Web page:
“No.” She let out a long sigh. “Chase is a nice guy, but after talking to him this week I realized that we really don’t have that much in common.”
I grunted. I’d known that when she first mentioned his name. Ainsley wasn’t one to sit in the stands and cheer her guy on. She wanted to be at his side, competing with him. Like she did with me every time we entered a 5K.
“So, why the tears?” I tugged the string I still held.
“Oh, Mom and I found these old letters from Grandma and Grandpa up in the attic. I’ve been reading them, and…well, reading about how they fell in love during the war made me cry.”
I tugged the fragile paper from her fingers and looked at the faded writing. Squinting, I read a few of the lines.
My Dearest Love,
All day I thought of you, fearing I might never see you again. Never touch your
silky hair. Never stare into your sapphire eyes. Never feel the joy seeing your
smile brings me. I thank God for every minute we had before I left. I thank Him
for every memory that carries me through the day. And, I thank Him that I made
it through today and am one day closer to seeing you again.
“Isn’t that the most lovely thing you’ve ever read?” Ains asked, her words coated with emotion.
“Yeah.” I cleared my throat, surprised by how gravelly my voice sounded. Her Grandfather had captured my very thoughts about Ainsley. When I left for college in the fall, those were the words I want to write to her. The things I want to tell her. The things I haven’t found the way to say. Yet.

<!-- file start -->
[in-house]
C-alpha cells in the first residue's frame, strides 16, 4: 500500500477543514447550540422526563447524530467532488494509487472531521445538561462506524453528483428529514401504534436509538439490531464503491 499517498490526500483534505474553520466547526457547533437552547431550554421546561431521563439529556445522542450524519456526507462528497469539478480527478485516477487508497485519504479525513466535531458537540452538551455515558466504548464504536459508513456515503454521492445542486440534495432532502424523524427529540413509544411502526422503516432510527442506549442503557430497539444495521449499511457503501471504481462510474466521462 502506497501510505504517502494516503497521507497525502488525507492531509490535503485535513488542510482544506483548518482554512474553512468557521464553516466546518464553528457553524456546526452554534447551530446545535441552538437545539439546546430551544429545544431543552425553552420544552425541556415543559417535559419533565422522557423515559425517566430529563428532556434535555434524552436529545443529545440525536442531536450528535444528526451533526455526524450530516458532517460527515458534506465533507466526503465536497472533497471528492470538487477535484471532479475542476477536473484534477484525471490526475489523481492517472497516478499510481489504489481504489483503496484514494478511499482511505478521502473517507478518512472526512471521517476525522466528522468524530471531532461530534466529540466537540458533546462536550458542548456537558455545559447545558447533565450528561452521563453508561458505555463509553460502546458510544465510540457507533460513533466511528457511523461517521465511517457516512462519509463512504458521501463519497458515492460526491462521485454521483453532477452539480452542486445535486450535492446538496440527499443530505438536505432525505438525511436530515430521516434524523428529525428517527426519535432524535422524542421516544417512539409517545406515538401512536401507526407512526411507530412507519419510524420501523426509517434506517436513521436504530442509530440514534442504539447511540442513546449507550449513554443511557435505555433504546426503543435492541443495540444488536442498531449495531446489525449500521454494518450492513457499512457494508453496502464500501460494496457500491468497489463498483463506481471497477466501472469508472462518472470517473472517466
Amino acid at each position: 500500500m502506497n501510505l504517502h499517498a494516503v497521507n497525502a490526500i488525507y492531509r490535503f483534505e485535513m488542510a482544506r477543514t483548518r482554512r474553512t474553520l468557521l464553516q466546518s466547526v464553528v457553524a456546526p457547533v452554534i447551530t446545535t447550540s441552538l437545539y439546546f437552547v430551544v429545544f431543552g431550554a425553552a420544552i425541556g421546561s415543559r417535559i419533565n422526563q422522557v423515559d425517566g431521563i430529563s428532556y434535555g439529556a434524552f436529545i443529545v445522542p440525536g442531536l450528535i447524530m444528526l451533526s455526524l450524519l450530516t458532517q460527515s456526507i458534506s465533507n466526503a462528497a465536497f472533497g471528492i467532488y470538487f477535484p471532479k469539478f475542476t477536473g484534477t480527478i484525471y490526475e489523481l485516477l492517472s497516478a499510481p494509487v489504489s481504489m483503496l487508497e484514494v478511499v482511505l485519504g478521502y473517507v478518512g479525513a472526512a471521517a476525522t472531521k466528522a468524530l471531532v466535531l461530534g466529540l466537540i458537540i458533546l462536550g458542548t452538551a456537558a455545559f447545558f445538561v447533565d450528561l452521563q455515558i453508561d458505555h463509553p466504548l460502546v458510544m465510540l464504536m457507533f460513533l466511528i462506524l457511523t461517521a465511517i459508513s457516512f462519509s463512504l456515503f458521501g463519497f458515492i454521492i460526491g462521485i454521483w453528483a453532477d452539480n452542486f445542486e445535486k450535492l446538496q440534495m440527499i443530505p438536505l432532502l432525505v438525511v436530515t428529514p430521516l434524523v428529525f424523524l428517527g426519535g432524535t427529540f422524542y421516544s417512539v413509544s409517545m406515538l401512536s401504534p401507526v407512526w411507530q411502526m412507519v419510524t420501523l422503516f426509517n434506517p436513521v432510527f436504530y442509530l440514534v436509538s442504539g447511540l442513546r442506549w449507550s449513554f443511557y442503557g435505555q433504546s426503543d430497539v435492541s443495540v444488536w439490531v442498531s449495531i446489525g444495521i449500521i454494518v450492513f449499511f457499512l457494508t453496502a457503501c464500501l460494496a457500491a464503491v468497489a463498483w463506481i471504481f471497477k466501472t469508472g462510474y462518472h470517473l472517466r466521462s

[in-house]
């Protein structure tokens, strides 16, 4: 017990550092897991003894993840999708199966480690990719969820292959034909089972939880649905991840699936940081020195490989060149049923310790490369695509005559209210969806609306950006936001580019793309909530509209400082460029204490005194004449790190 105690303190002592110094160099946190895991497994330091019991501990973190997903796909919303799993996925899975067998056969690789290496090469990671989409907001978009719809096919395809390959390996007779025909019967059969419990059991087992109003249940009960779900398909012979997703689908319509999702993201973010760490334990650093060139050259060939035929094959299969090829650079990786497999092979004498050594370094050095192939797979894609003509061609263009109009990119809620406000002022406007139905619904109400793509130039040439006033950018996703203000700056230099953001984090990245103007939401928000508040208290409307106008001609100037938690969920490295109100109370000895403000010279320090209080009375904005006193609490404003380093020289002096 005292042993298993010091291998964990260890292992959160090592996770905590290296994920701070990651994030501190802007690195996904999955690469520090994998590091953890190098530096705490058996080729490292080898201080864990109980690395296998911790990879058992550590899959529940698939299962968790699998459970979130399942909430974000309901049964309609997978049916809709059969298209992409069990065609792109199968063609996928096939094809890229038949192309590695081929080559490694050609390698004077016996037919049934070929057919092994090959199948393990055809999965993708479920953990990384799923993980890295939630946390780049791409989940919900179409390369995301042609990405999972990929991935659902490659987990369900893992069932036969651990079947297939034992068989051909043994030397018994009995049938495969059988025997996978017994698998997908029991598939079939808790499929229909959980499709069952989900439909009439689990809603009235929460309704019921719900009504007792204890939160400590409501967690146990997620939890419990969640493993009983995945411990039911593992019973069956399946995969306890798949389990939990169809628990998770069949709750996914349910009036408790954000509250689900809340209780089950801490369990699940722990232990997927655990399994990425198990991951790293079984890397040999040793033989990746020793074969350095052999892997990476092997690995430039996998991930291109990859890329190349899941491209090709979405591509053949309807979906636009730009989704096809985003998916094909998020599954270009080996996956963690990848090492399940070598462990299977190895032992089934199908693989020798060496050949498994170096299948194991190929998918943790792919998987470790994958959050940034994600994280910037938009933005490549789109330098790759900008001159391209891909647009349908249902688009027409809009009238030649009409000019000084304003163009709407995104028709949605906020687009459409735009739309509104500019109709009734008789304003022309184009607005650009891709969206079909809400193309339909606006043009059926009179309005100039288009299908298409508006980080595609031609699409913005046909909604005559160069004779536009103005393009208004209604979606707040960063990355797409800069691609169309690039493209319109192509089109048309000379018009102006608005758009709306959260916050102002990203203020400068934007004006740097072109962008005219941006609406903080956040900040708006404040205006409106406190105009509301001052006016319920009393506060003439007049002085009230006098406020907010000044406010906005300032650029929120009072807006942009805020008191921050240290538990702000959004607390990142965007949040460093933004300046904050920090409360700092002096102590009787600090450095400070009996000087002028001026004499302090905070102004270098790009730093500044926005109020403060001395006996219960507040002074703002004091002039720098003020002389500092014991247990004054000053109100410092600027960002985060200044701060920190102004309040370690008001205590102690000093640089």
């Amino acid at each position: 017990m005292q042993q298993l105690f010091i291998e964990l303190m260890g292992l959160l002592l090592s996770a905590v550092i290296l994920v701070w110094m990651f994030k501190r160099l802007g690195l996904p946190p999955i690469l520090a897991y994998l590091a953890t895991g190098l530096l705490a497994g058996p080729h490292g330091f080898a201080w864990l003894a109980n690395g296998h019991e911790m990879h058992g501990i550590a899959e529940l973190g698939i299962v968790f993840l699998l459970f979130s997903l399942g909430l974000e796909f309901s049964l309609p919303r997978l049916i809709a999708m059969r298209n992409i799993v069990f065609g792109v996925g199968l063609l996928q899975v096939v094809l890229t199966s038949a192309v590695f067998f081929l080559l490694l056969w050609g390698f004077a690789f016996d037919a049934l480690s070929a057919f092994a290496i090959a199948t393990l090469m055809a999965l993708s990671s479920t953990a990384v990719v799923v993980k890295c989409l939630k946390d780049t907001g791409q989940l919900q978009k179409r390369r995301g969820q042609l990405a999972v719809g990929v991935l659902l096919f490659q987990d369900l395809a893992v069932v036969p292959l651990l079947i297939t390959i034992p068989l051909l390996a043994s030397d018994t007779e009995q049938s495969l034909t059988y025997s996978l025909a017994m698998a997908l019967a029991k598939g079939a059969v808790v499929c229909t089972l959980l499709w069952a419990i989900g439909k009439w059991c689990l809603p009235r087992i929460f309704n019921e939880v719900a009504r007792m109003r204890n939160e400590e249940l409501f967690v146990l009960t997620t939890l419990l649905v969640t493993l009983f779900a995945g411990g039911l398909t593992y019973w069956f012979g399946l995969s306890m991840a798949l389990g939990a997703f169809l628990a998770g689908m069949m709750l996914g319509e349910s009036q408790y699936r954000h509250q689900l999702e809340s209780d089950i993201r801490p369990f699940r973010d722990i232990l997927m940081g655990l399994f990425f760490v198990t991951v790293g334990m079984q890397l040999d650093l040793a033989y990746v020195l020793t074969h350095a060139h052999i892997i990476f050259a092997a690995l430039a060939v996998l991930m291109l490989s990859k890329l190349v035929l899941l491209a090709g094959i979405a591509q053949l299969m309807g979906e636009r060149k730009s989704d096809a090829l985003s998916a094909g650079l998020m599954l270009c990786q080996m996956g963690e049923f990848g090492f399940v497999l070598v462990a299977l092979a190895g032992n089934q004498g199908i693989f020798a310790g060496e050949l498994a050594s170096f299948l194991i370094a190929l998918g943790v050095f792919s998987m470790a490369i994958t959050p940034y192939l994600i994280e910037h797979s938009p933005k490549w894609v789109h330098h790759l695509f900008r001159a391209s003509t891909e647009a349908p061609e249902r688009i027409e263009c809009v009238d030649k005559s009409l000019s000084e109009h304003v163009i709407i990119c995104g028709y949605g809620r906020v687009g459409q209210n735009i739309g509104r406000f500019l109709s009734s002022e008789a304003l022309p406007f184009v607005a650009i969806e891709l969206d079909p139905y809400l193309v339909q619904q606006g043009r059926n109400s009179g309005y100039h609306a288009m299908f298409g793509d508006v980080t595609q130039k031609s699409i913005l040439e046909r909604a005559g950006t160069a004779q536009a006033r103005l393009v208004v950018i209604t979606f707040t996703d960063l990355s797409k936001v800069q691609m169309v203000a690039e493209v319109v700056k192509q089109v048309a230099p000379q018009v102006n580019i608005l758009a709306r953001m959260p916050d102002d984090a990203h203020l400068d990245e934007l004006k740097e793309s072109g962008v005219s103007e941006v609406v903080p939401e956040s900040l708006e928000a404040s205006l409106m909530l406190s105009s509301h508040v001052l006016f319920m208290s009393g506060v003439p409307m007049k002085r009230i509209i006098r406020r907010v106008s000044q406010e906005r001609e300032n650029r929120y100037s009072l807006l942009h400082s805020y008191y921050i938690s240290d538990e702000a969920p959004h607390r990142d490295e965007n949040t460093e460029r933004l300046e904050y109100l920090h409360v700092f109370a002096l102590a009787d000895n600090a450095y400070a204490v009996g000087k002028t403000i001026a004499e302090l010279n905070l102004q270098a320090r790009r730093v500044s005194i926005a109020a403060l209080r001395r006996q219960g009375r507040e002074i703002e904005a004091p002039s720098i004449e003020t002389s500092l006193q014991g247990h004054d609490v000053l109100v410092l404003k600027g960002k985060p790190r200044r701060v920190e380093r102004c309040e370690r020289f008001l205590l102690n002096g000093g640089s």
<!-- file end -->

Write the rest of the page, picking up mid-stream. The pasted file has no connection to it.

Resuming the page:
“So,” Ains poked me in the shoulder, “if you thought I’d be out with Chase, why’d you come over?”
I reached into my jacket and pulled out the chocolates. “To give you your Valentine’s gift.”
She took the box, a mixture of surprise and something I couldn’t define racing across her face. “Thank you.” She jumped to her feet. “Wait here a sec, okay?”
I nodded and she ran from the room. A minute later she returned and handed me a familiar, rectangular shaped box wrapped in heart paper.
“What’s this?” I shook it gently, hearing a quiet rattle.
“Duh. Your Valentine’s Day gift.”
I lifted the paper and smiled. She’d found the war game I’d been looking for. I held up the box and arched a brow. “Wanna play?”
She grabbed it from my hands and headed toward television. “You really have to ask?”
I shrugged out of my jacket and sat on the loveseat, marveling at the twist my night had taken. When I left my house earlier I thought this would be the worst Valentine’s Day ever. But now, with Ainsley at my side, I found myself enjoying the best Valentine’s Day ever.
Twisting tales one story at a time.
YA author Mary Waibel’s love for fairytales and happy-ever fill the pages of her works. Whether penning stories in a medieval setting or a modern day school, magic and romance weave their way inside every tale. Strong female characters use both brain and brawn to save the day and win the heart of their men. Mary enjoys connecting with her readers through her website: marywaibel.blogspot.com